After seeing its revenue from the European market dip in the third quarter, Adtran has made a series of moves in the past week aimed at strengthening its appeal in Europe, as well as highlighting its existing position with major European telcos.
In separate announcements made during the Broadband World Forum 2014 event in Amsterdam, Adtran Inc. (Nasdaq: ADTN) said its 500G Series ultra-broadband G.fast product is now in trials with multiple but unidentified carriers in Europe, North America and Asia/Pacific. It also announced a new product for its NetVanta enterprise Ethernet switch family that is well positioned for European adoption. (See G.fast: The Dawn of Gigabit Copper?)
Also, on the eve of the show, Adtran promoted Ronan Kelly, its business development director for Europe, to the newly created position of CTO for the EMEA and Asia/Pacific regions. (See Adtran Unveils Gigabit Access Router and Adtran Appoints CTO for EMEA, Asia-Pac.)
The European carrier testing G.fast could well be Deutsche Telekom AG (NYSE: DT), as an Adtran official claimed recently that the product would be part of the carrier's TeraStream network project; the vendor, though, is not confirming any operator names related to G.fast. (See Adtran: We're In at TeraStream.)
Adtran is, however, talking up the potential for G.fast and is aiming to have commercial products available during the second quarter of next year. "In my time at Adtran, I have never seen a technology that has generated so much demand for lab trials," Kelly told Light Reading in Amsterdam. "We have bucketloads of trials," he added, noting that while telco trials are positive, "they don't always translate into deployments and orders."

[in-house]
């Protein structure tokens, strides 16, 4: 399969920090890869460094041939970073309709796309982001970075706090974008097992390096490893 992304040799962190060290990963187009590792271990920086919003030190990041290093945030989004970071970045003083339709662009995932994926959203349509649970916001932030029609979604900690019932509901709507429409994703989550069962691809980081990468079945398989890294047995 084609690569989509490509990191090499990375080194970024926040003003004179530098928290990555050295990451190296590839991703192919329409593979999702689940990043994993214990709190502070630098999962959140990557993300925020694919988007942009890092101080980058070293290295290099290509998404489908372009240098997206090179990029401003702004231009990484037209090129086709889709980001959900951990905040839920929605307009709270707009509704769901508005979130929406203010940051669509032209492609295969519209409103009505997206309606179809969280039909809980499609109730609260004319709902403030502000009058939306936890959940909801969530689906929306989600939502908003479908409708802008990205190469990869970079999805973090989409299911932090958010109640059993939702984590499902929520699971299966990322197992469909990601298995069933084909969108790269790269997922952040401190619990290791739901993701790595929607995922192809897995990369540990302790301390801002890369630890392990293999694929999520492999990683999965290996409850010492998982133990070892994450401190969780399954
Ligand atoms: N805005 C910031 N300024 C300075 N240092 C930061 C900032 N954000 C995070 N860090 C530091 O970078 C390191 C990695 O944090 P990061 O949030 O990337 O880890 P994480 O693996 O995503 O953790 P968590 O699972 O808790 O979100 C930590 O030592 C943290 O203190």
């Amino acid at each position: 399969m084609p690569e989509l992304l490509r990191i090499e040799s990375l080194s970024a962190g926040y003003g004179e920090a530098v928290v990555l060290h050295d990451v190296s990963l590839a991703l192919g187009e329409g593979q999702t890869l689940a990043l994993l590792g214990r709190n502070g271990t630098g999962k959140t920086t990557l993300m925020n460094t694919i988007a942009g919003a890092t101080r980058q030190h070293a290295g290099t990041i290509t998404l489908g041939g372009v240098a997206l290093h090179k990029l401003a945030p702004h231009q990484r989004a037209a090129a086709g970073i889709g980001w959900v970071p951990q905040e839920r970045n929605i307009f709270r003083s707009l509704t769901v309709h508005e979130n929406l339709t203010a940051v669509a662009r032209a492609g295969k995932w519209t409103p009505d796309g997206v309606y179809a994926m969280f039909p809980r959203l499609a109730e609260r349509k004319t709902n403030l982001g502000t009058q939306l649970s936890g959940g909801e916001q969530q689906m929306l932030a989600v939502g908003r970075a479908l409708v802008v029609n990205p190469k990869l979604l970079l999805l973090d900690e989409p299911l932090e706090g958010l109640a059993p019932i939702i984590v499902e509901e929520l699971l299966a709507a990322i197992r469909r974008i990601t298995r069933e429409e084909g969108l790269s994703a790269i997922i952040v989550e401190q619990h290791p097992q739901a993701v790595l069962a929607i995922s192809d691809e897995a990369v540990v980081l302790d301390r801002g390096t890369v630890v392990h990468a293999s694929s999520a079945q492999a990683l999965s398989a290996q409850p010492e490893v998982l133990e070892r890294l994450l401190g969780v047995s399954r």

Meanwhile, the NetVanta 5660 Gigabit Access Router, in addition to integrating support for Layer 2/3 services, features quad- and octal-bonded SHDSL and quad VDSL -- technologies that have strong appeal in the European market, according to Barry Derrick, product marketing manager at Adtran.
"Many of our NetVanta products have had a quasi-domestic focus, but this platform has more options that would be viable from an international point of view, like bonded SHDSL," he told Light Reading. "Competitively, we found just a couple of European vendors that were strong on Layer 3 services, but don't have the fully converged approach, so we think we can have an impact."
Adtran is also positioning the new NetVanta box as the company's "first step to virtualization [for Adtran]," noted Kelly, as it enables separation of the data and control planes and lays the ground for support of SDN capabilities such as OpenFlow.
Most recently, Adtran has seen its fortunes fizzle in the European market, issuing a warning in early October that its third-quarter revenues would be lower than anticipated, largely due to a sequential revenue decrease in Europe. At mid-month, it backed up that warning by posting revenue of $162.9 million for the quarter, within its newly lowered range. (See Lower Revenue in Europe Alters Adtran's Q3.)
Since late 2011, when it moved to acquire NSN's broadband access assets, Adtran has been making a concerted push for greater relevance in Europe and elsewhere abroad. It remains a vitally important market for Adtran and other US vendors, particularly those often seeing their hopes rise and fall on the whims of the two largest US carriers, AT&T and Verizon. Adtran is now hoping for a rebound in Europe in the current quarter and beyond, banking on the expected commercialization of G.fast in 2015, as well as the increasing interest among service providers and enterprises in gigabit services. (See Adtran's Euro Adventure and Adtran Wants NSN's International Pull.)
— Dan O'Shea, Managing Editor, Light Reading